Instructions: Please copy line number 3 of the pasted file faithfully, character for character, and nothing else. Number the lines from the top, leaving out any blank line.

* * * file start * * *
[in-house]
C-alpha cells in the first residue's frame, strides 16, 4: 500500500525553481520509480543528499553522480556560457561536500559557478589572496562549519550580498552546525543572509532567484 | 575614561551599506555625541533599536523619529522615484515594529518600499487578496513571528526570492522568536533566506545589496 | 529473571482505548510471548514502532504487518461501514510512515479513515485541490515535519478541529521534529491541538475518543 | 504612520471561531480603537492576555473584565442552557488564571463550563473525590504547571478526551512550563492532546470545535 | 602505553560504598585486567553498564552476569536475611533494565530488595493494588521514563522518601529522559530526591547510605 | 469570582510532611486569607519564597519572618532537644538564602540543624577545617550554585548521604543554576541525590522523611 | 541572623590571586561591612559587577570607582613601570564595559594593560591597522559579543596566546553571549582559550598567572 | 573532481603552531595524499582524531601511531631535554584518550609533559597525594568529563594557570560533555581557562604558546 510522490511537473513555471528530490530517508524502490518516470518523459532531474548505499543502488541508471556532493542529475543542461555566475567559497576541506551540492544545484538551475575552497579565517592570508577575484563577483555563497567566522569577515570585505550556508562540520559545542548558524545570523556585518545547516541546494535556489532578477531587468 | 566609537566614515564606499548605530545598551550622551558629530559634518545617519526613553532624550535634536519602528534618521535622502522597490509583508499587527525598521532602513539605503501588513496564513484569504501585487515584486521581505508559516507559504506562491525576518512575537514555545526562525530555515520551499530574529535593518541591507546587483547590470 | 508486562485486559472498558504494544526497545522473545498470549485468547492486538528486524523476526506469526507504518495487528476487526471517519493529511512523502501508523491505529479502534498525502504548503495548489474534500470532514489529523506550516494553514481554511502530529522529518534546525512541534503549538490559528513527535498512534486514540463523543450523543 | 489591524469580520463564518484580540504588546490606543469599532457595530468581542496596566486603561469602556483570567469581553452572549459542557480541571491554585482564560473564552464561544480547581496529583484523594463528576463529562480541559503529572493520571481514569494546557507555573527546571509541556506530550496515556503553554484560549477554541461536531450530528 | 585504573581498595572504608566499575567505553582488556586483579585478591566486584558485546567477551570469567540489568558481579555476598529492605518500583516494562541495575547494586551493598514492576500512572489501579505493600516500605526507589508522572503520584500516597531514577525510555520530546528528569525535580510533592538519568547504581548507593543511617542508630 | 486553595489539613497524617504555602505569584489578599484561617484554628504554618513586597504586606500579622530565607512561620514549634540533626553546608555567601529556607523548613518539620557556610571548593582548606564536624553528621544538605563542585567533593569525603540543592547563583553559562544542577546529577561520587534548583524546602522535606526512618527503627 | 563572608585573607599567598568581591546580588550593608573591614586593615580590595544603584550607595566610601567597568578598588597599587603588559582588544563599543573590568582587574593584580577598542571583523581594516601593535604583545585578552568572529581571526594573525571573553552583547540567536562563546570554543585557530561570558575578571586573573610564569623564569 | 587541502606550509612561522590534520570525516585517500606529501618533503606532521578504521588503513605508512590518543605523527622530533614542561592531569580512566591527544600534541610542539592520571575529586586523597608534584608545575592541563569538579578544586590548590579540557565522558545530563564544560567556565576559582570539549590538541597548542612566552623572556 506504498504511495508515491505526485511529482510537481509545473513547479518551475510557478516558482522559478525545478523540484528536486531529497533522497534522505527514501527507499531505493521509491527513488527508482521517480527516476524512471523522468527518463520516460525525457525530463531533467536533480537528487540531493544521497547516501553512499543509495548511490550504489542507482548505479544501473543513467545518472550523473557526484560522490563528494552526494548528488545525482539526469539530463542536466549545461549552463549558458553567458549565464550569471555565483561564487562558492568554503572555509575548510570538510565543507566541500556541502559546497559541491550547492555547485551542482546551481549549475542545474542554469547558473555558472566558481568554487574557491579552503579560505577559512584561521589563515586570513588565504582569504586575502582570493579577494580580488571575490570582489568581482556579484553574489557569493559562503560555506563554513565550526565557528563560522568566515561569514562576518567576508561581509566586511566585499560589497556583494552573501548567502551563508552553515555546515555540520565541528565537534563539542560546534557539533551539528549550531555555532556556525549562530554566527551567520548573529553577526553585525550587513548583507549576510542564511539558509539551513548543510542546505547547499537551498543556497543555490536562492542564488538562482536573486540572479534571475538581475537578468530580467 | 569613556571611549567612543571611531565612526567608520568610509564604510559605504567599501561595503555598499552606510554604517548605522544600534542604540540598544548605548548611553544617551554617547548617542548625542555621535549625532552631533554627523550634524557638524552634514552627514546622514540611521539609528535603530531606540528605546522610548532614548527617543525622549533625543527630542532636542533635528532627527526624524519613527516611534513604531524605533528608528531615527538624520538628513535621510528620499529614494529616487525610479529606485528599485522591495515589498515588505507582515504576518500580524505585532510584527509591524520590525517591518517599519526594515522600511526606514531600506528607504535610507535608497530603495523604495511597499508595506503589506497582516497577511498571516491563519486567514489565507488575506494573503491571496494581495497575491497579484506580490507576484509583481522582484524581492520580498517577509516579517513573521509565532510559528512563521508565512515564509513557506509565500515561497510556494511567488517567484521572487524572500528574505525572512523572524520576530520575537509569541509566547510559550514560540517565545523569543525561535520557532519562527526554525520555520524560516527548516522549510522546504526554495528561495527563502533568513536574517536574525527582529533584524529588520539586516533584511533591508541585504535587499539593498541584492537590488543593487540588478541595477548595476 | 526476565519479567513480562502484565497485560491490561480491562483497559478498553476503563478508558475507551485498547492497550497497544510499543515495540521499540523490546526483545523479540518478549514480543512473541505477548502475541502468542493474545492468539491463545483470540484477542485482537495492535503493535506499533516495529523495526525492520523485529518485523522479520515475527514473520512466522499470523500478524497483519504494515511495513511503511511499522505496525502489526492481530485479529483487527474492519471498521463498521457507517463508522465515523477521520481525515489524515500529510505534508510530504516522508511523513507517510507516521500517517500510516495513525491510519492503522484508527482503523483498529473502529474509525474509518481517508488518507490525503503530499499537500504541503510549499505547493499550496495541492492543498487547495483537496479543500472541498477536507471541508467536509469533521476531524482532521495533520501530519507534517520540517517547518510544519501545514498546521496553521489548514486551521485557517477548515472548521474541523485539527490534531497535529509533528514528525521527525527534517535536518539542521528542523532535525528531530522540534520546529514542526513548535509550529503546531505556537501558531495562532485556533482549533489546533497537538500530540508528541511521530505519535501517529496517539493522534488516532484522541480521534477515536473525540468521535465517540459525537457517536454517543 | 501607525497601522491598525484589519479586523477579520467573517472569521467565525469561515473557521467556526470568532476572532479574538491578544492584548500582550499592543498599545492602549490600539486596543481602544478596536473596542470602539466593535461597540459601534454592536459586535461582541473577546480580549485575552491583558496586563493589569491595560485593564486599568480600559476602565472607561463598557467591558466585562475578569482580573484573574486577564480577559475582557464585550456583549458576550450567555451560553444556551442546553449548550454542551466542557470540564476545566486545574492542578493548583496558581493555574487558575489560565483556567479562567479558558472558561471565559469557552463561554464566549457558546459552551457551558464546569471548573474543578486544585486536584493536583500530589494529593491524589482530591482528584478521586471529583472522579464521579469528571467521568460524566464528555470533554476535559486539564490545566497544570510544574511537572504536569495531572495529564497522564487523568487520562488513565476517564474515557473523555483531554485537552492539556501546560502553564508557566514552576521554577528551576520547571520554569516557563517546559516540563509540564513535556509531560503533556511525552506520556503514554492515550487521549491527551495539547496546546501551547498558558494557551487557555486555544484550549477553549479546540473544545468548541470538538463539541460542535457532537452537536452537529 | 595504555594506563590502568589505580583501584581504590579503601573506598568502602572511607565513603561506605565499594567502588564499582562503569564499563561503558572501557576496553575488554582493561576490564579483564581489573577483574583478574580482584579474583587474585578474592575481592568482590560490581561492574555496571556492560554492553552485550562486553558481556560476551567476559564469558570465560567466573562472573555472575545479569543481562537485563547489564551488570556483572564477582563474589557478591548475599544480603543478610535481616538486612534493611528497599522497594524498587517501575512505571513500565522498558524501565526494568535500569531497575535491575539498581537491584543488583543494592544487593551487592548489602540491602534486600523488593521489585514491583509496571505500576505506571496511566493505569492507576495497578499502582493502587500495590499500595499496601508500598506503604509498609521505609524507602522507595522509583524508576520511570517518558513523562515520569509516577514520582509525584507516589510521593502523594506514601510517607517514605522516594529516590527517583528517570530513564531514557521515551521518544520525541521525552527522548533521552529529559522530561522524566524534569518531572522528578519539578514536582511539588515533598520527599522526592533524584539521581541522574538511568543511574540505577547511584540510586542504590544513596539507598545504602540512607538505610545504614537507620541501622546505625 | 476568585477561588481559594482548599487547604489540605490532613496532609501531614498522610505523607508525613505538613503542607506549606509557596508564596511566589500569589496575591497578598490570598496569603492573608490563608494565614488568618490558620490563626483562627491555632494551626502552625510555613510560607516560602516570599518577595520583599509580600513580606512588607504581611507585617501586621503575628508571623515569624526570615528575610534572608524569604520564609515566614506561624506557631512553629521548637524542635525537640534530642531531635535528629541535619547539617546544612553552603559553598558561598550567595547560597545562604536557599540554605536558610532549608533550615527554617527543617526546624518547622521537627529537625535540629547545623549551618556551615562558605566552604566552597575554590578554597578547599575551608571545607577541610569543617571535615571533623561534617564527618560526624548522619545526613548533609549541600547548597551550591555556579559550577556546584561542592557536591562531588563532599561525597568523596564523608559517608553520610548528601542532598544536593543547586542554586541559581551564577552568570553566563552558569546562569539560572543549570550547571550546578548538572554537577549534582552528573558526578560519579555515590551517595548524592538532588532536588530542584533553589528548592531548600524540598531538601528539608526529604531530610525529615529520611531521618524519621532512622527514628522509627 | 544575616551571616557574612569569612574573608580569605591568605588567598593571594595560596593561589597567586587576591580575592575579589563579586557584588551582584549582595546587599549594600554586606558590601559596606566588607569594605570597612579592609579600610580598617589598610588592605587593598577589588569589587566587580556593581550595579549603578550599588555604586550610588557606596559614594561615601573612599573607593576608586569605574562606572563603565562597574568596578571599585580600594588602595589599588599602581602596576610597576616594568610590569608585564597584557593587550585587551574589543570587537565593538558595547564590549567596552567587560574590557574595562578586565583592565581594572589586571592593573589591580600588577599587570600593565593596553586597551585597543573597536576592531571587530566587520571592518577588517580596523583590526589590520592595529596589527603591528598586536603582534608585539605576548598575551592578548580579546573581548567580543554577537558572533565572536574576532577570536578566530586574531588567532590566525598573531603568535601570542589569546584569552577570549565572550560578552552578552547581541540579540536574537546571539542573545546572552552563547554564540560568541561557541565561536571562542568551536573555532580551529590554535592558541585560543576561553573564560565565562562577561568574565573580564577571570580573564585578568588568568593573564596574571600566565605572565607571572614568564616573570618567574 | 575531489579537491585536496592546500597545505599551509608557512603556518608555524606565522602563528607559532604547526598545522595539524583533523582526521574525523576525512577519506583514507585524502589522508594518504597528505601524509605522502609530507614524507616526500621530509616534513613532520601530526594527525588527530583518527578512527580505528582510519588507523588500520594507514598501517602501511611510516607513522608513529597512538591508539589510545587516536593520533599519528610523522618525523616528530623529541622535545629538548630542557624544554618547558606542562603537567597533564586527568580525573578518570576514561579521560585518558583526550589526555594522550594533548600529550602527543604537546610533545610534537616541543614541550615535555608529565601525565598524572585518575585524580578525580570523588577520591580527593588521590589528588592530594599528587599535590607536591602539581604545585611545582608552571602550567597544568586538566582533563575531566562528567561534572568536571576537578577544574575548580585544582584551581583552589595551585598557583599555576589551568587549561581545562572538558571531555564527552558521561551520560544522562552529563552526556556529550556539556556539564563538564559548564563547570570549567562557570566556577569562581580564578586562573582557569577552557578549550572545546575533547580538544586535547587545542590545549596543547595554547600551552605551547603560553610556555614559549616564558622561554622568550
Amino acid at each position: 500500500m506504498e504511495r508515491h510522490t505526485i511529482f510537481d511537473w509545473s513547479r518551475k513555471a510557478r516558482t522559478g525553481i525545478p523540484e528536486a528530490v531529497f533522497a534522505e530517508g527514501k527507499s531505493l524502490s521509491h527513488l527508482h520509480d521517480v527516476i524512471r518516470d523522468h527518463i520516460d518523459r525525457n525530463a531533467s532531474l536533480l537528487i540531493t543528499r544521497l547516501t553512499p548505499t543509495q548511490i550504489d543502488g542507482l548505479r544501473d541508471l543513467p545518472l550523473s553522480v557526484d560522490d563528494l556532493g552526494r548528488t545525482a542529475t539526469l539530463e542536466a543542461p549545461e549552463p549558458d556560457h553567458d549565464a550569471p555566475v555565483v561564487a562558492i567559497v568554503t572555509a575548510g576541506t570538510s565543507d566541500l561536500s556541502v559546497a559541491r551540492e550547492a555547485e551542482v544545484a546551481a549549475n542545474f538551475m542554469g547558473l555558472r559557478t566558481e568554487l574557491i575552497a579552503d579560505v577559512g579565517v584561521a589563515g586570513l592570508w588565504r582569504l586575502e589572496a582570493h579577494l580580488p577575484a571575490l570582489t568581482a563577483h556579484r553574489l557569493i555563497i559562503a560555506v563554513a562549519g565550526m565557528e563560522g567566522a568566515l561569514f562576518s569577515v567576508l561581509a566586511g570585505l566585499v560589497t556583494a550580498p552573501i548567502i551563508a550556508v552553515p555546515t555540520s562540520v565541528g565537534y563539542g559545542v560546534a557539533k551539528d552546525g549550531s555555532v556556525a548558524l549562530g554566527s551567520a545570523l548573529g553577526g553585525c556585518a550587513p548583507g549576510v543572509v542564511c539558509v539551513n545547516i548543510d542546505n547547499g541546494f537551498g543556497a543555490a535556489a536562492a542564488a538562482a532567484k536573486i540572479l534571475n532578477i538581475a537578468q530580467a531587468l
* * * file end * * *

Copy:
Amino acid at each position: 500500500m506504498e504511495r508515491h510522490t505526485i511529482f510537481d511537473w509545473s513547479r518551475k513555471a510557478r516558482t522559478g525553481i525545478p523540484e528536486a528530490v531529497f533522497a534522505e530517508g527514501k527507499s531505493l524502490s521509491h527513488l527508482h520509480d521517480v527516476i524512471r518516470d523522468h527518463i520516460d518523459r525525457n525530463a531533467s532531474l536533480l537528487i540531493t543528499r544521497l547516501t553512499p548505499t543509495q548511490i550504489d543502488g542507482l548505479r544501473d541508471l543513467p545518472l550523473s553522480v557526484d560522490d563528494l556532493g552526494r548528488t545525482a542529475t539526469l539530463e542536466a543542461p549545461e549552463p549558458d556560457h553567458d549565464a550569471p555566475v555565483v561564487a562558492i567559497v568554503t572555509a575548510g576541506t570538510s565543507d566541500l561536500s556541502v559546497a559541491r551540492e550547492a555547485e551542482v544545484a546551481a549549475n542545474f538551475m542554469g547558473l555558472r559557478t566558481e568554487l574557491i575552497a579552503d579560505v577559512g579565517v584561521a589563515g586570513l592570508w588565504r582569504l586575502e589572496a582570493h579577494l580580488p577575484a571575490l570582489t568581482a563577483h556579484r553574489l557569493i555563497i559562503a560555506v563554513a562549519g565550526m565557528e563560522g567566522a568566515l561569514f562576518s569577515v567576508l561581509a566586511g570585505l566585499v560589497t556583494a550580498p552573501i548567502i551563508a550556508v552553515p555546515t555540520s562540520v565541528g565537534y563539542g559545542v560546534a557539533k551539528d552546525g549550531s555555532v556556525a548558524l549562530g554566527s551567520a545570523l548573529g553577526g553585525c556585518a550587513p548583507g549576510v543572509v542564511c539558509v539551513n545547516i548543510d542546505n547547499g541546494f537551498g543556497a543555490a535556489a536562492a542564488a538562482a532567484k536573486i540572479l534571475n532578477i538581475a537578468q530580467a531587468l